It has been 14 years since a self-help motivational speaker from Long Island hired a man in East Harlem to help him commit suicide and make it look like a murder.
The victim, Jeffrey Locker, was found tied up in his black station wagon on a street in East Harlem. He was 52, a father of three and deeply in debt.
Kenneth Minor, the person who was accused, said that Mr. Locker had hired him to “do a Kevorkian” by holding a knife to the steering wheel and pushing Mr. Locker’s body against the blade several times.
Mr. Minor, who is 42 years old, has been locked up at Rikers Island ever since while his strange case has been heard by the courts. Mr. Minor was found guilty of second-degree murder in 2011 and given a life sentence plus 20 years. Two years later, though, an appeals court overturned the verdict and ordered a new trial, saying the judge had messed up when he or she told the jurors what “assisted suicide” meant.
He was charged with crimes a second time earlier this year, using the same evidence. In this case, Cyrus R. Vance Jr., the district attorney for Manhattan, asked a grand jury to add a new charge called second-degree manslaughter, which is usually reserved for people who help others commit suicide. This way, the jury could think about both options.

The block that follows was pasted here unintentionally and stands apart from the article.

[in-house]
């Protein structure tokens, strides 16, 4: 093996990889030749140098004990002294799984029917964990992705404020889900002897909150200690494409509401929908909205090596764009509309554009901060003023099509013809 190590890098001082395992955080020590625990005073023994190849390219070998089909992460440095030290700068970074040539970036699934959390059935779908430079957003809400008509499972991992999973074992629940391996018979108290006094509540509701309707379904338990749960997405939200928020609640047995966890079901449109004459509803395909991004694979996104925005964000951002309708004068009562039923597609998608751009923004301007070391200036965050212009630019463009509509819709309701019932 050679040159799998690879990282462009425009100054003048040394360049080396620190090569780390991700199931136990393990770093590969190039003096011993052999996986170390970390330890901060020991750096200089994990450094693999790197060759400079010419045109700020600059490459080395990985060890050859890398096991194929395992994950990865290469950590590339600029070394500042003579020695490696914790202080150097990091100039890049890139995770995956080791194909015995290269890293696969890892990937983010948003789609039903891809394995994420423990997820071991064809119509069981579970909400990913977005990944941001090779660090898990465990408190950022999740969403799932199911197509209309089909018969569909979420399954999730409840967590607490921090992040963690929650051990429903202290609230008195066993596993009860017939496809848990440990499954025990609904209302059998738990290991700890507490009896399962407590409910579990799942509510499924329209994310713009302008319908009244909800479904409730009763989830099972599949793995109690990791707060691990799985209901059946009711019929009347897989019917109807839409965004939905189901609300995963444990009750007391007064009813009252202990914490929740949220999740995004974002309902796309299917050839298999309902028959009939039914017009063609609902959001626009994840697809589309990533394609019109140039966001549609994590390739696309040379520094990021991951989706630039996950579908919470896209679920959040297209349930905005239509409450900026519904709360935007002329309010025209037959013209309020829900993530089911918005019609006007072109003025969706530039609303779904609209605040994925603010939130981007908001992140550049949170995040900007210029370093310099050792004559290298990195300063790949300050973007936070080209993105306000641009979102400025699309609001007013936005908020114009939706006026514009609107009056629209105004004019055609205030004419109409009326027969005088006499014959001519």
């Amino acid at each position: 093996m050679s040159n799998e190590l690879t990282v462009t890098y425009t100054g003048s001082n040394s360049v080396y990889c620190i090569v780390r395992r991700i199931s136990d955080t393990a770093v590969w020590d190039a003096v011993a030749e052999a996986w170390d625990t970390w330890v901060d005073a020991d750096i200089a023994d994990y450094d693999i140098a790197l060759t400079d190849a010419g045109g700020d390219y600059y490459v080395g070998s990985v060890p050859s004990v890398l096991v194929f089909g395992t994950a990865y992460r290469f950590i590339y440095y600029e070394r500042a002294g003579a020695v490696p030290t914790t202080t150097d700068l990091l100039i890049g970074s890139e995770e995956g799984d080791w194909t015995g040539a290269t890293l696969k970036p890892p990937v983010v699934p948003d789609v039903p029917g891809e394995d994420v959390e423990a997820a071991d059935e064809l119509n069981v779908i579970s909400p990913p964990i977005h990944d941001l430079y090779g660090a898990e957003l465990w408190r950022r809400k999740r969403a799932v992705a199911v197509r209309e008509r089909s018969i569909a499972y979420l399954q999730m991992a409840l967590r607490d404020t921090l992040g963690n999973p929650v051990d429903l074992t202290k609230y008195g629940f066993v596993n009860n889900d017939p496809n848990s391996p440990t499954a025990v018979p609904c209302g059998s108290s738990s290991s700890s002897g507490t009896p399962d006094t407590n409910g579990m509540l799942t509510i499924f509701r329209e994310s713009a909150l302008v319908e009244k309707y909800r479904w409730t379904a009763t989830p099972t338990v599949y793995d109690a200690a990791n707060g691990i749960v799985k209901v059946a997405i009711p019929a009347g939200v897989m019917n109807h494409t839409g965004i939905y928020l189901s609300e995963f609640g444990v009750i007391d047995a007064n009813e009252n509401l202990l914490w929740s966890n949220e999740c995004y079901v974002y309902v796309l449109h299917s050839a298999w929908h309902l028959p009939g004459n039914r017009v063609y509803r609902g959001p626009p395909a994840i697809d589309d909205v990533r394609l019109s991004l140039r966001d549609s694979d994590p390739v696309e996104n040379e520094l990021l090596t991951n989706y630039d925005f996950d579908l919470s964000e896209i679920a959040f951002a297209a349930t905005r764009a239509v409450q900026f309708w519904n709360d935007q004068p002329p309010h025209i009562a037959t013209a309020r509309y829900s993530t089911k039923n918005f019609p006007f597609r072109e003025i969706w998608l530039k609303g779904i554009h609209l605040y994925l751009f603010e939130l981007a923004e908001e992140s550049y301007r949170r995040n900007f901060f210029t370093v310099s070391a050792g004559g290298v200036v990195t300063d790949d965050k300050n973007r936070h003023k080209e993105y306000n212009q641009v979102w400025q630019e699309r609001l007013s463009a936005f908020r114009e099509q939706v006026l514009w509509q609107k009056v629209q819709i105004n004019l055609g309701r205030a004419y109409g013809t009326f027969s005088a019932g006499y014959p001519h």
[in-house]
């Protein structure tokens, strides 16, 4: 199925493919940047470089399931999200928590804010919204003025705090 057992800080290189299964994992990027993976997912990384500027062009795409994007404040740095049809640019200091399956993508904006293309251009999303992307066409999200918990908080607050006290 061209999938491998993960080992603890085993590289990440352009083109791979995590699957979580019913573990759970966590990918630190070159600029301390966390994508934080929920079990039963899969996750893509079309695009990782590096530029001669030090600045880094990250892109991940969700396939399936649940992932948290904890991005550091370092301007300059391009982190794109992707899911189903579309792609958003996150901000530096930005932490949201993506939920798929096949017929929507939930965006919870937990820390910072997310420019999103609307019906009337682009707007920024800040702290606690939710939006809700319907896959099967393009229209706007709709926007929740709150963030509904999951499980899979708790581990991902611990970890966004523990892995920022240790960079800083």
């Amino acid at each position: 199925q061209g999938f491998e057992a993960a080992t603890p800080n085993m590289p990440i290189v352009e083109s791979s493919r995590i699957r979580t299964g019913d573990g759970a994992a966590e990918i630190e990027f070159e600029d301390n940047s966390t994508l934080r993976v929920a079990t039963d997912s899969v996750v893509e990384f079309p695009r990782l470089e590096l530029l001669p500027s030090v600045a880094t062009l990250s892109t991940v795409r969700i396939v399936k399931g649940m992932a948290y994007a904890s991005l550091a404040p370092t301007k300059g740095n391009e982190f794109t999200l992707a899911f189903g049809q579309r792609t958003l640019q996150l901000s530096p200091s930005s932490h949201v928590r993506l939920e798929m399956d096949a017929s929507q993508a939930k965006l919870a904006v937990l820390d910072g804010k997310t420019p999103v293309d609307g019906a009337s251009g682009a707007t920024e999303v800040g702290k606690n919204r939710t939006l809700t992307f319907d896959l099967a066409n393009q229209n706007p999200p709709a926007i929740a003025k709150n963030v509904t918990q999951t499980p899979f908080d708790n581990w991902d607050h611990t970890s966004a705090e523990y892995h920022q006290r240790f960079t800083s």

In what may be the last twist, Mr. Minor’s lawyer, Daniel J. Gotlin, said on Monday that his client had agreed with prosecutors to plead guilty to first-degree manslaughter in exchange for 12 years in prison. If Mr. Minor behaves well, he might get out of jail in as little as five years.
After Mr. Minor made a short appearance in State Supreme Court before Justice Laura Ward, Mr. Gotlin said, “He wants this to be over. He also knows he did something wrong.” He is aware that he needs to make up for it.
A spokeswoman for the district attorney’s office named Joan Vollero would not say anything about the plea deal or confirm its details. Mr. Gotlin said that Mr. Minor will likely enter a plea when he appears before Justice Ward next week.
Both the defense and the prosecution agreed at Mr. Minor’s first trial that Mr. Locker had hired Mr. Minor to help him die and make it look like a theft so that Mr. Locker’s family could get life insurance. But they didn’t agree on whether Mr. Locker killed himself or not.
Police said it was a case of murder for hire, even though Mr. Locker had agreed to be killed. For the prosecution, a medical expert said that Mr. Minor had stabbed Mr. Locker several times while he was lying on the ground in the car. He later used his A.T.M. card to take money out of Mr. Locker’s bank account, as shown by the evidence.